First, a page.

Soumis par assosefa le jeu 18/04/2024 - 21:54
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The Energy-Climate Act adopted in 2019 sets ambitious targets for France's climate and energy policy. The law sets a target of carbon neutrality by 2050, in response to the climate emergency and the Paris Agreement, one of whose four pillars is the gradual phase-out of fossil fuels and the development of renewable energies. Low-carbon technologies are more material-intensive than traditional technologies, and energy efficiency linked to the development of renewable energies is also accompanied by increased consumption of mineral resources, including so-called critical metals (CM) or strategic metals for geological or economic reasons. Whether for electrified vehicles (cobalt, lanthanum, lithium), catalytic converters or fuel cells (platinum, palladium, rhodium), wind power (neodymium, dysprosium, terbium, etc.), civil aeronautics (neodymium, dysprosium, terbium, etc.) or energy efficiency (cobalt, lanthanum, lithium), civil aeronautics (titanium consumer) or solar photovoltaics (cadmium, indium, gallium consumer), all the innovations developed to achieve the energy transition depend on the availability of certain ores and refined metals, such as rare earths (REE) and lithium (Li).
REEs are a group of 17 elements (scandium, yttrium and 15 lanthanides), which have become essential for many cutting-edge industries in the military and medical fields, as well as for low-carbon technologies (wind turbine magnets). In line with the expected increase in installed capacity, the results show an almost 2.5-fold increase in total rare earth consumption in a 4° C scenario, and a more than 10-fold increase in a 2° C scenario by 2050 (Hache et al 2021b, IFPEN 2020).
As for lithium, in addition to being very light, it has a very low electronegativity, making it the material of choice for batteries that enable reversible energy storage. With the development of Li-ion technologies, it has found a strong outlet in this sector, whether for portable electronics (notably cell phones and laptops) or, more recently, for electric vehicles. Global Li production has increased 3-fold in the space of a decade, from 25,000 t in 2010 to over 82,000 t in 2020. In recent years, demand for Li has grown at a steady rate of around 20% a year. Demand for Li is set to increase by a factor of 5 to 7 over the next decade, with demand estimated at over 680 kt in a zero-emission scenario.
The growing demand for these two MC has already led to an increase in their extraction, inevitably leading to an accentuation of their discharge and the resulting pressures, which obliges/allows these metals to be considered as emerging contaminants. Despite industrial practices and processes that
seek to be more respectful of the environment, and the promotion of more responsible development of mineral resources (Plante et al., 2023), the environmental footprint of mining is not negligible.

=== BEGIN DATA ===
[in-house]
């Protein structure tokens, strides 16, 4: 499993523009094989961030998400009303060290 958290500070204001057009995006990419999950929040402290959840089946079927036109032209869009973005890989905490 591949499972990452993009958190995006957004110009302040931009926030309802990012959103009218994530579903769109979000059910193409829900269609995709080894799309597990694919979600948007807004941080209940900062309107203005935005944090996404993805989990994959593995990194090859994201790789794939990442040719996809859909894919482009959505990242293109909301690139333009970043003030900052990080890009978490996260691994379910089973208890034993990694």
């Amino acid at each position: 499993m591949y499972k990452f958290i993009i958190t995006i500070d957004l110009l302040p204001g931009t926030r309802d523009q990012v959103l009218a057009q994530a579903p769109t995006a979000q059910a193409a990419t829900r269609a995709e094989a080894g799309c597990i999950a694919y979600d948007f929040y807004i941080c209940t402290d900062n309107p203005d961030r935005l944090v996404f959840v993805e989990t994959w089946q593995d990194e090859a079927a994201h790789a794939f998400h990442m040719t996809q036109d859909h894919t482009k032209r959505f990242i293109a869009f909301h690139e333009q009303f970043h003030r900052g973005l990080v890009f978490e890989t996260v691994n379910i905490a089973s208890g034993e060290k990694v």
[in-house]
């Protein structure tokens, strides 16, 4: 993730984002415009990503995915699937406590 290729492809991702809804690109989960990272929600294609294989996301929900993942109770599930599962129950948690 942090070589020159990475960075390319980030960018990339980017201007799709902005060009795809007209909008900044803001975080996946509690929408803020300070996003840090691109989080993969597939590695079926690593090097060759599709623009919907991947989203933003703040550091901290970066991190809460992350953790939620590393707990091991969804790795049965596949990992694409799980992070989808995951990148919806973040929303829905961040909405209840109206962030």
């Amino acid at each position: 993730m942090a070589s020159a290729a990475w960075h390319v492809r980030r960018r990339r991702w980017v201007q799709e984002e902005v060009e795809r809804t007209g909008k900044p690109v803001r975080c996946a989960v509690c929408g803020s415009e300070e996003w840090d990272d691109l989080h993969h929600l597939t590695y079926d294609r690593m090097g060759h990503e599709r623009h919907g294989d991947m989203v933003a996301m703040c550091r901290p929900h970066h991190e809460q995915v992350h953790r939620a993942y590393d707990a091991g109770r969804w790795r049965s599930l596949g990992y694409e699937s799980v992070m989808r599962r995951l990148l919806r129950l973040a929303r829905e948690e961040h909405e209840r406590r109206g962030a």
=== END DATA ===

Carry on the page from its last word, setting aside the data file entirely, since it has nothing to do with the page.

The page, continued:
In an environmental context of expansion of the use of REE and lithium and increasing releases, the project proposes to evaluate their fate and environmental impacts on two species of invertebrates emblematic of aquatic environments. The interdisciplinary project associated with the PhD proposal will focus on the land-sea continuum, bringing together researchers from the fields of environmental geochemistry, ecotoxicology, molecular biology and modeling. The aim is to characterize and study the relationships between the exposome, metallome, metabolome and reactome in two bivalves: one freshwater (Dreissena polymorpha) and one marine (Mytilus galloprovincialis), and to anticipate environmental risks. This type of project, which is highly integrated in disciplinary and spatial terms, does not exist or exists only to a limited extent for other, more conventional metals, and is therefore completely innovative for REE and Li, for which no environmental standards have yet been established. The main challenge is to describe, characterize and formalize the links between exposure to contaminants (physico-chemical characterization of environments, geochemistry, speciation, bioavailability, bioaccumulation, organotropism, cellular distribution) and the biological responses observed in organisms. Laboratory experiments will provide answers to the following questions:
1. What is the fate and bioavailability of Gd-AC and Li in fresh and marine waters?
2. What is their transfer, bioaccumulation and distribution in biota?
3. What are the molecular and cellular mechanisms and effects induced in exposed organisms?
4. How can we predict the exposure of aquatic organisms to Gd-AC and Li, and the transfer levels at risk for bivalves, by developing mathematical and statistical approaches?
Field experiments will provide answers to the following questions:
1. What is the potential risk associated with the transfer of Li from various mineralisations to biota and its potential biomagnification?
2. What is the anthropogenic impact of Li in areas of exploitation and industrial use?

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